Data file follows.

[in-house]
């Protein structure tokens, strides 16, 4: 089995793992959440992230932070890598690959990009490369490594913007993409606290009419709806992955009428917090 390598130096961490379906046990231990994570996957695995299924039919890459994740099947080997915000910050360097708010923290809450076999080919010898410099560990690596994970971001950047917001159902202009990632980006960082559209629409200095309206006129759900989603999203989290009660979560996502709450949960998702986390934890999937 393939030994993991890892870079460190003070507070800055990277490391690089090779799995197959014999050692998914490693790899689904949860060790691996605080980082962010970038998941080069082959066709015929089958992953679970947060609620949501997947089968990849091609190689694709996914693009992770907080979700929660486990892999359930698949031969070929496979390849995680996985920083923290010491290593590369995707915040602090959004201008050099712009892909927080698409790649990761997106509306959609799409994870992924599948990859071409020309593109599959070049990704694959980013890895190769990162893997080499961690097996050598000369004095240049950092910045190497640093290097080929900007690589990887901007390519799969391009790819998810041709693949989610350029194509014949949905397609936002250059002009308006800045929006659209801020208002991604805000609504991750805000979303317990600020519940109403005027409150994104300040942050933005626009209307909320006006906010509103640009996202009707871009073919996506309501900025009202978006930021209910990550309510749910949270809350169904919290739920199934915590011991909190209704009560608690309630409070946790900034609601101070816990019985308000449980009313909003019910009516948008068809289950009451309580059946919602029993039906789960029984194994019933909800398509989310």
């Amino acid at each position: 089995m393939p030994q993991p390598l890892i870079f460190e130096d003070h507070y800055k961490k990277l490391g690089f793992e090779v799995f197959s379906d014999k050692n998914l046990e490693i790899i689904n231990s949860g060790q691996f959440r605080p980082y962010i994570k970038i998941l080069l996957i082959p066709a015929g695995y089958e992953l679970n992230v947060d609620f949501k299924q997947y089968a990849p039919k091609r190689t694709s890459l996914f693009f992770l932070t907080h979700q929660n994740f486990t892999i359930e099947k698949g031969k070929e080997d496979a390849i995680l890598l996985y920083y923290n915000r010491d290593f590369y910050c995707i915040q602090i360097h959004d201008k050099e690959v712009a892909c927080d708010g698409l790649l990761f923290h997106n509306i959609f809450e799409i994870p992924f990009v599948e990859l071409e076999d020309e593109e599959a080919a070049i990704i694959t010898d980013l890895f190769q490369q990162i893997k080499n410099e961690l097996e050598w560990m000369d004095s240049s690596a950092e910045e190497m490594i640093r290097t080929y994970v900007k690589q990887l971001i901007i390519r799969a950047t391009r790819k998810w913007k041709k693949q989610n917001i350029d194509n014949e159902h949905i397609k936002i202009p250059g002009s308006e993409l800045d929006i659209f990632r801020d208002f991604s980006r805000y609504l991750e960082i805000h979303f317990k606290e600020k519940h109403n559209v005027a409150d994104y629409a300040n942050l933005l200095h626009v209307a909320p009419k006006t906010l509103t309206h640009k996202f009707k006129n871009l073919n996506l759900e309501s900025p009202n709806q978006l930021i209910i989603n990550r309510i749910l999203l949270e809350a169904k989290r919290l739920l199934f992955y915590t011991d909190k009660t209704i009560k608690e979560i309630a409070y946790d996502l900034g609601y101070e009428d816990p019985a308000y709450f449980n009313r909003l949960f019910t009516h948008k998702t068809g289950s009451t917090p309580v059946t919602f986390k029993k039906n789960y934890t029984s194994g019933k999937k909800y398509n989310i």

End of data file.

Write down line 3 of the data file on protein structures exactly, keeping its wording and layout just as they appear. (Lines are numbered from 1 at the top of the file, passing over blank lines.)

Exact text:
């Amino acid at each position: 089995m393939p030994q993991p390598l890892i870079f460190e130096d003070h507070y800055k961490k990277l490391g690089f793992e090779v799995f197959s379906d014999k050692n998914l046990e490693i790899i689904n231990s949860g060790q691996f959440r605080p980082y962010i994570k970038i998941l080069l996957i082959p066709a015929g695995y089958e992953l679970n992230v947060d609620f949501k299924q997947y089968a990849p039919k091609r190689t694709s890459l996914f693009f992770l932070t907080h979700q929660n994740f486990t892999i359930e099947k698949g031969k070929e080997d496979a390849i995680l890598l996985y920083y923290n915000r010491d290593f590369y910050c995707i915040q602090i360097h959004d201008k050099e690959v712009a892909c927080d708010g698409l790649l990761f923290h997106n509306i959609f809450e799409i994870p992924f990009v599948e990859l071409e076999d020309e593109e599959a080919a070049i990704i694959t010898d980013l890895f190769q490369q990162i893997k080499n410099e961690l097996e050598w560990m000369d004095s240049s690596a950092e910045e190497m490594i640093r290097t080929y994970v900007k690589q990887l971001i901007i390519r799969a950047t391009r790819k998810w913007k041709k693949q989610n917001i350029d194509n014949e159902h949905i397609k936002i202009p250059g002009s308006e993409l800045d929006i659209f990632r801020d208002f991604s980006r805000y609504l991750e960082i805000h979303f317990k606290e600020k519940h109403n559209v005027a409150d994104y629409a300040n942050l933005l200095h626009v209307a909320p009419k006006t906010l509103t309206h640009k996202f009707k006129n871009l073919n996506l759900e309501s900025p009202n709806q978006l930021i209910i989603n990550r309510i749910l999203l949270e809350a169904k989290r919290l739920l199934f992955y915590t011991d909190k009660t209704i009560k608690e979560i309630a409070y946790d996502l900034g609601y101070e009428d816990p019985a308000y709450f449980n009313r909003l949960f019910t009516h948008k998702t068809g289950s009451t917090p309580v059946t919602f986390k029993k039906n789960y934890t029984s194994g019933k999937k909800y398509n989310i």